Fig. 44. Dengue-1 virus infected mosquito cell culture. TEM

The cell culture was fixed 3 days post-infection in cacodylate-
buffered 1% glutaraldehyde, washed in acetate buffer and incubated in a
solution of cerium chloride for one hour. After washing again with acetate
and cacodylate buffers, the cells were fixed again with 3%
glutaraldehyde, washed and scraped off from the vial. Post-fixation was
done in 2% osmium tetroxide, dehydration in increasing concentrations
of acetone and embedding in Epon (Robinson, 1985).
Original magnification: 3,150x. Final magnification: 6,000x.
This figure of low magnification shows a rounded syncytium with
numerous nuclei, a well limited cytoplasmic area (arrow) where viral
replication is in progress and dark stained lysosome content, indicative
of acid phosphatase activity.


The infected cell


Fig. 45. Dengue-1 virus infected mosquito cell culture. TEM

The same preparation as in Fig. 44.
Original magnification: 5,000x. Final magnification: 10,000x.
Portion of an elongated syncytium with numerous nuclei and
lysosomes. Areas of viral replication (arrows), located between these cell
organells, are characterized by an increase of the rough endoplasmic
reticulum and the presence of little unstained vesicles and dark stained
virus particles inside the rER-cysterns. Very thin phyllopodia can be
observed on the cell membrane.
The infected cell


Fig. 46. Dengue-1 virus infected mosquito cell culture. TEM

The same preparation as in Fig. 44.
Original magnification: 5,000x. Final magnification: 10,000x.
This very long syncytium is characterized by a linear sequence of
nuclei, lysosomes, vacuoles and areas of viral replication. Very thin
phyllopodia are present on the cell surface, as illustrated also in Figs.
27, 34 and 45.

The infected cell


Fig. 47. Dengue-1 virus infected mosquito cell culture. TEM

The same preparation as in Fig. 44.
Original magnification: 8,000x. Final magnification: 16,000x.
An enlarged area of viral replication inside a syncytium. The
nucleus is displaced to the cell periphery. Lysosomes and vacuoles
containing dark material are located around this area. Mitochondria are
not so evident. The area of viral replication is characterized by the
increase of rough endoplasmic reticulum network and cysterns, where
dark stained virus particles (arrows) and light smooth membrane
structures are detectable inside.



The infected cell


Fig. 48. A model of dengue virus morphogenesis

The active phase of this event is constituted of virus particle
adsorption to the cell membrane, its entry into the cell using three ways
of penetration (endocytosis, phagocytosis and direct penetration), the
replication process itself and the appearance of new virus particles and
smooth membrane structures inside the rough endoplasmic reticulum,
followed by virus transport throughout the Golgi complex and finally
exocytosis.
The passive phase comprises virus inactivation inside lysosomes
and its processing inside vacuoles. (from Barth, 1992, modified)
These different steps of viral life and death are illustrated in the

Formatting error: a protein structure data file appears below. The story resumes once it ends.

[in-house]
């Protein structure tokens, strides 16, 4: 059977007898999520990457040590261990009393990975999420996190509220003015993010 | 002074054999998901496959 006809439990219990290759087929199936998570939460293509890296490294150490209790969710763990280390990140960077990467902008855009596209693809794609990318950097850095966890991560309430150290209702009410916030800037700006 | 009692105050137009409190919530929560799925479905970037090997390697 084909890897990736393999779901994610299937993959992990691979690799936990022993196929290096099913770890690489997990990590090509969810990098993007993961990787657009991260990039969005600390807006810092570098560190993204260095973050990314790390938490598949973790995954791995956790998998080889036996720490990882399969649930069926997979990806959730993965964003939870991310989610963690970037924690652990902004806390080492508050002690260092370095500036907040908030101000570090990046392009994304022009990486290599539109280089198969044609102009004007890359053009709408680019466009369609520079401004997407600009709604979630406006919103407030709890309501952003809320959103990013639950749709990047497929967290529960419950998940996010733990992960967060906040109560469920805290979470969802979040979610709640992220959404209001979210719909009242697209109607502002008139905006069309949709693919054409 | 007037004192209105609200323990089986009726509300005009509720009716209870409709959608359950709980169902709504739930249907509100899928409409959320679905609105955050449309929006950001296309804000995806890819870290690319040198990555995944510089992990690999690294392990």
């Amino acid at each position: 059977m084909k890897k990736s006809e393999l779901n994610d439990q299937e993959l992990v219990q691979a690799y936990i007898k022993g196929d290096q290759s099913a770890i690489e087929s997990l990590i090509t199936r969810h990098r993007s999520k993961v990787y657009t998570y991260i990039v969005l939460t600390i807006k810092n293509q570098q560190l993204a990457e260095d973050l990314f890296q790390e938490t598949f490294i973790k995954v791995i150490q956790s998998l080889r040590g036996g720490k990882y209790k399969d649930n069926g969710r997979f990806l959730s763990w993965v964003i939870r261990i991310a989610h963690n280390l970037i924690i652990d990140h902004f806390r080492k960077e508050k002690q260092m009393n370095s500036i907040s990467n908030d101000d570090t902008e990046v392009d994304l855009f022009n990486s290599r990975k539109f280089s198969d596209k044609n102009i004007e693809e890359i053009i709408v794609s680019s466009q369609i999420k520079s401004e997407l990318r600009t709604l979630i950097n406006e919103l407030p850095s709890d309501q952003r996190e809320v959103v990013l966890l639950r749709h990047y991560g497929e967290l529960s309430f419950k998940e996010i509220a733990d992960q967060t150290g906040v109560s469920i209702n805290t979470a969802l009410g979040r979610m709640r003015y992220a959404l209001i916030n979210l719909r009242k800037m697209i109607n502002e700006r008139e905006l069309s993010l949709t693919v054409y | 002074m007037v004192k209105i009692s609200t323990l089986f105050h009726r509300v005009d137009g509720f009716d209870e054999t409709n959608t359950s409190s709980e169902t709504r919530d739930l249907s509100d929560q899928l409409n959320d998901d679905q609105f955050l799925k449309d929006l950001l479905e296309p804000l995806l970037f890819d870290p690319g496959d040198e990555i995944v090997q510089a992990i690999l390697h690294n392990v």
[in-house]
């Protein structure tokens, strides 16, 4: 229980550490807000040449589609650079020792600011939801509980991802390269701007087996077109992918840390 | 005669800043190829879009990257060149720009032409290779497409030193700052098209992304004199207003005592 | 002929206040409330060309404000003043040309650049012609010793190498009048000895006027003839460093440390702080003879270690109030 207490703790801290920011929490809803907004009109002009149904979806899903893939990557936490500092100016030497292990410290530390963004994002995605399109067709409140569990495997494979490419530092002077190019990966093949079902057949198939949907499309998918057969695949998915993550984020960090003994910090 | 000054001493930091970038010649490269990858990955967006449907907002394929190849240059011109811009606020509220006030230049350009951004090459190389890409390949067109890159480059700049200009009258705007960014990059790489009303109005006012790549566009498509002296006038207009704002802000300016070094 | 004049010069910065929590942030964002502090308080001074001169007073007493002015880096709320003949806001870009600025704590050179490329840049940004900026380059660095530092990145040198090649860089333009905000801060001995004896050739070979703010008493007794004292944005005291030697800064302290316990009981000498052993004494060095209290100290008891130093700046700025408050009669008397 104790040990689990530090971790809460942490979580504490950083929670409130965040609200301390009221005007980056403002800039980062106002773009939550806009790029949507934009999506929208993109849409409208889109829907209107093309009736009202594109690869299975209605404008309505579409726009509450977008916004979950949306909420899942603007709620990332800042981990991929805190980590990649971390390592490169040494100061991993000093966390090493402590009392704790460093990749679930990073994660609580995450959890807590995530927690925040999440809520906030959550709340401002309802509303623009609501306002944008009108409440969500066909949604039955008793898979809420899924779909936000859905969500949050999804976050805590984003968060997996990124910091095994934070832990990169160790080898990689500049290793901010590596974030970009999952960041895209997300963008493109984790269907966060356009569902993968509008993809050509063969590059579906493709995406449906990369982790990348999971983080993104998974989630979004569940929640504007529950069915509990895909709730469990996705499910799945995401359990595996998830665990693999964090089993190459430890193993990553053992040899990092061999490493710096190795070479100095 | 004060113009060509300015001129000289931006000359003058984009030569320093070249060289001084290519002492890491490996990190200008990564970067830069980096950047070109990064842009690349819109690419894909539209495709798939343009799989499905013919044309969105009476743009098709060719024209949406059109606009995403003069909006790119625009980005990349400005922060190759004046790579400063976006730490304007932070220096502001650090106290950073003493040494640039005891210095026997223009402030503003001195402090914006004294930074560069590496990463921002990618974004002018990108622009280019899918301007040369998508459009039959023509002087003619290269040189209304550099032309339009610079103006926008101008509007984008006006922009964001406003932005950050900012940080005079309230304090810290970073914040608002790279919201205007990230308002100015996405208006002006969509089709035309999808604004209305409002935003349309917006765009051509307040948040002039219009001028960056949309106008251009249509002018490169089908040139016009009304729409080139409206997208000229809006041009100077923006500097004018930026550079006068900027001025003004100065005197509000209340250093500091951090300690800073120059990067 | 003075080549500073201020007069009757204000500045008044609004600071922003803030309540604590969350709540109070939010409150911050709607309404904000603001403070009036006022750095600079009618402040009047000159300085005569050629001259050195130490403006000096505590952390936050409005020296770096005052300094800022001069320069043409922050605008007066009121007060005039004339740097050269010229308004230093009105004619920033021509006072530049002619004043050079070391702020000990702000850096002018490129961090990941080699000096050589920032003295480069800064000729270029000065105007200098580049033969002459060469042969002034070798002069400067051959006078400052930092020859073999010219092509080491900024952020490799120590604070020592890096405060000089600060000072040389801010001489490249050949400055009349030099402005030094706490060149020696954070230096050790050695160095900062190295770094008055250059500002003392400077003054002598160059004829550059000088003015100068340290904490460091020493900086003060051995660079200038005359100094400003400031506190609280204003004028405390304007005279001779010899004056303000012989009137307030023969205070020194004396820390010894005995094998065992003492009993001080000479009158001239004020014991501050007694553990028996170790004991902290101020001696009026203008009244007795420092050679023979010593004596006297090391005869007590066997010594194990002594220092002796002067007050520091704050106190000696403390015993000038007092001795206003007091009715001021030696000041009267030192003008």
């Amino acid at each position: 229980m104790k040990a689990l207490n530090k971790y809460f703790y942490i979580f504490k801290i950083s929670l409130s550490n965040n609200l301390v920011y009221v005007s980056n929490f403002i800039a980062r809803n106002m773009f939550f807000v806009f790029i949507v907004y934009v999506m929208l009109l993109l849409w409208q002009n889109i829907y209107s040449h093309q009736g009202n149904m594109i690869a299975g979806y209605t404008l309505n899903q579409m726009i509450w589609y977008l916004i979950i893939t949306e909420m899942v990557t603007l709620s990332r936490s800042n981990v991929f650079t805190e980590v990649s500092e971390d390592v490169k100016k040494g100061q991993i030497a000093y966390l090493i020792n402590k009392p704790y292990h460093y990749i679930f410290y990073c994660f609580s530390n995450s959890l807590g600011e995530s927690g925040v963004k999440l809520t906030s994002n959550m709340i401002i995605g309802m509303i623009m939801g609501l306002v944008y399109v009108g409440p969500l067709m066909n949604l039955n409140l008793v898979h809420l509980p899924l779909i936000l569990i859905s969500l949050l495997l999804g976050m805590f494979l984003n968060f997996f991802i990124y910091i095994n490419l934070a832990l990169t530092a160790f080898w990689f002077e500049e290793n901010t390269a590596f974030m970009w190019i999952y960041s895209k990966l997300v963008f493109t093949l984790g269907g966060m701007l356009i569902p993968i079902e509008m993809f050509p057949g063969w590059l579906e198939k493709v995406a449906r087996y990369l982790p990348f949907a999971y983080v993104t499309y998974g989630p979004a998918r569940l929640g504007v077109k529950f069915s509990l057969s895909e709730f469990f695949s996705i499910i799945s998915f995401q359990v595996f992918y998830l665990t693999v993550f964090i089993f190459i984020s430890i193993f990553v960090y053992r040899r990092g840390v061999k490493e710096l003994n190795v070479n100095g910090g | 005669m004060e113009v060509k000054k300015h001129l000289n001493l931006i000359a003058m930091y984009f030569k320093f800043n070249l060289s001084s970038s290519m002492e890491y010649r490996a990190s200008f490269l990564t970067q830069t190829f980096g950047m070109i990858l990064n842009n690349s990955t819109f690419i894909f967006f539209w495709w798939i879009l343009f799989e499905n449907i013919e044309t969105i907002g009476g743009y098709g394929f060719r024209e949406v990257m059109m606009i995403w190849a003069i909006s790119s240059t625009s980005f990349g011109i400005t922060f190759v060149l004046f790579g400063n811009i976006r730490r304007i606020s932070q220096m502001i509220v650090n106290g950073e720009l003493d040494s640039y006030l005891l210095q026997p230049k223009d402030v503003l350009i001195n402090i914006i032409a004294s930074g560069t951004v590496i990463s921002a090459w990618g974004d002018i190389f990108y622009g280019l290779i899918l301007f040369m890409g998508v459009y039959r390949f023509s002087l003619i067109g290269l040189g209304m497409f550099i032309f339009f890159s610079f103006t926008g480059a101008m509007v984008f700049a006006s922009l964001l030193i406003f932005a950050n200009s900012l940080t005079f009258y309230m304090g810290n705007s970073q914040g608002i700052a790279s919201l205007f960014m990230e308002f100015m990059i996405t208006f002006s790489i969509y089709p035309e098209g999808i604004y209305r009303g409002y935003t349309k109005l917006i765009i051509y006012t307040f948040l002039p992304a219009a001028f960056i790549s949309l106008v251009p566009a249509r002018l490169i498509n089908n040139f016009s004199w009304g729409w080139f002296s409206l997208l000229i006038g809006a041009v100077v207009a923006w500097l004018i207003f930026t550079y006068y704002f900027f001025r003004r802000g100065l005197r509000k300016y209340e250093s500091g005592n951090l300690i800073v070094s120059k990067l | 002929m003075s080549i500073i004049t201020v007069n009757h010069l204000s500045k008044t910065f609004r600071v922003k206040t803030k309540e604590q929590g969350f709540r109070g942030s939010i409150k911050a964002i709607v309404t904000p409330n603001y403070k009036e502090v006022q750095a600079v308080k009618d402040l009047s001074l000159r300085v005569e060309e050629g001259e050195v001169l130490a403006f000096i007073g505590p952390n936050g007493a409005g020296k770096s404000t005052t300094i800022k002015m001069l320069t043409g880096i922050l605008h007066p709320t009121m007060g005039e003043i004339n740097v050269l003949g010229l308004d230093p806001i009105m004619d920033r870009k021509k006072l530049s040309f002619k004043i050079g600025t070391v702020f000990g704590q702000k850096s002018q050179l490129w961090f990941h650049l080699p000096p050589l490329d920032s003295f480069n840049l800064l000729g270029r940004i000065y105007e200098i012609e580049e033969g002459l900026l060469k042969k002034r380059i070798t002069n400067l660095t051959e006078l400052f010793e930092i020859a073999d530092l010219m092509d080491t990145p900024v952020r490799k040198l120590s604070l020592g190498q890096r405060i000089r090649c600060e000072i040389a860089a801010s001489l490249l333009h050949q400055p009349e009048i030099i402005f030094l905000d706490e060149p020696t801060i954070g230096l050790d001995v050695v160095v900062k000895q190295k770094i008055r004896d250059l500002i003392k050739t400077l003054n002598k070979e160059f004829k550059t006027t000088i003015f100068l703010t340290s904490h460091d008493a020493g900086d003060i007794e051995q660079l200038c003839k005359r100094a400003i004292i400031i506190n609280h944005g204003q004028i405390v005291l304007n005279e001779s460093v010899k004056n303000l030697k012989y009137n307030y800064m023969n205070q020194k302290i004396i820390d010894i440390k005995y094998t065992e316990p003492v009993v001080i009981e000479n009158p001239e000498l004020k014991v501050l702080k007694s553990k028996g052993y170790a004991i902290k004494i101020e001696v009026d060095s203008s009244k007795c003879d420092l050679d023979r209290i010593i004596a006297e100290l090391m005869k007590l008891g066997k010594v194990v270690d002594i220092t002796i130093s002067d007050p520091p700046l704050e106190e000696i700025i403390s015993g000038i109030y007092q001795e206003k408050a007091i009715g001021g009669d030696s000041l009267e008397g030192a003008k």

following plates.

Adsorption

49

Fig. 49. Dengue-2 infected mosquito cell culture. TEM

A positive human dengue-2 serum and a dengue-1 human convalescent
serum were mixed and incubated at 37
o
C for 30min. The cell culture was fixed
30min post-infection and standard processed as described in Fig. 40.
Original magnification: 50,000x. Final magnification: 130,000x.
Viral particles are joined by antibodies from the human dengue-1
convalescent serum and adsorbed to the cell membrane. This frontal view is a
nearly parallel section to the plasma membrane surface. Irregularly shaped
ribosomes are dispersed inside the cytosol at the left side of the figure. Each
virus particle presents an electron-dense core surrounded by a triple shelled
unit membrane (dark, light, dark), where viral proteins are insered and
antibodies are linked to. Each virus particle
shows a fuzzy coat.
Penetration: endocytosis


Fig. 50. Dengue-2 virus infected mosquito cell culture. TEM

The same preparation as in Fig. 40.
Original magnification: 20,000x. Final magnification: 48,000x.
A single virus particle outside the cell membrane may be observed at the upper
right side of the figure; it is adsorbed by antibodies, that do not appear in this section,
to the cell membrane. Below, a starting endocytic invagination of the cell membrane
was formed (small arrow) and a virus containing endocytic vesicle is nearl y closed.
Inside the cell cytoplasm there are numerous virus containing endocytic vesicles (long
arrow), cysterns of the rough endoplasmic reticulum, a phagocytic vesicle with
numerous virus particles inside, mitochondria and the cell nucleus.

Penetration: endocytosis

51

Fig. 51. Dengue-2 virus infected mosquito cell culture. TEM

The same preparation as in Fig. 49.
Original magnification: 30,000x. Final magnification: 63,000x.
Clusters of virus particles are located outside the cell. One virus
particle penetrates the cell by aid of a endocytic smooth membrane
coated vesicle (endocytic vesicle). A long channel is formed, connecting
the plasma membrane and the endocytic vesicle. The cysterns of the
rough endoplasmic reticulum are densely coated with ribosomes.


Penetration: endocytosis

52

Fig. 52. Dengue-2 virus infected mosquito cell culture. TEM

The same preparation as in Fig. 49.
Original magnification: 30,000x. Final magnification: 72,000x.
A single virus particle is attached to the plasma membrane.
Another virus particle is engulfed by a probably clathrin coated endocytic
vesicle. Below (arrow), a virus particle inside an endosomial vesicle is
ready for viral genome discharge into the cytosol, starting replication.

Penetration: endosomes


Fig. 53. Dengue-2 virus infected mosquito cell culture. TEM

The same preparation as in Fig. 40.
Original magnification: 50,000x. Final magnification: 120,000x.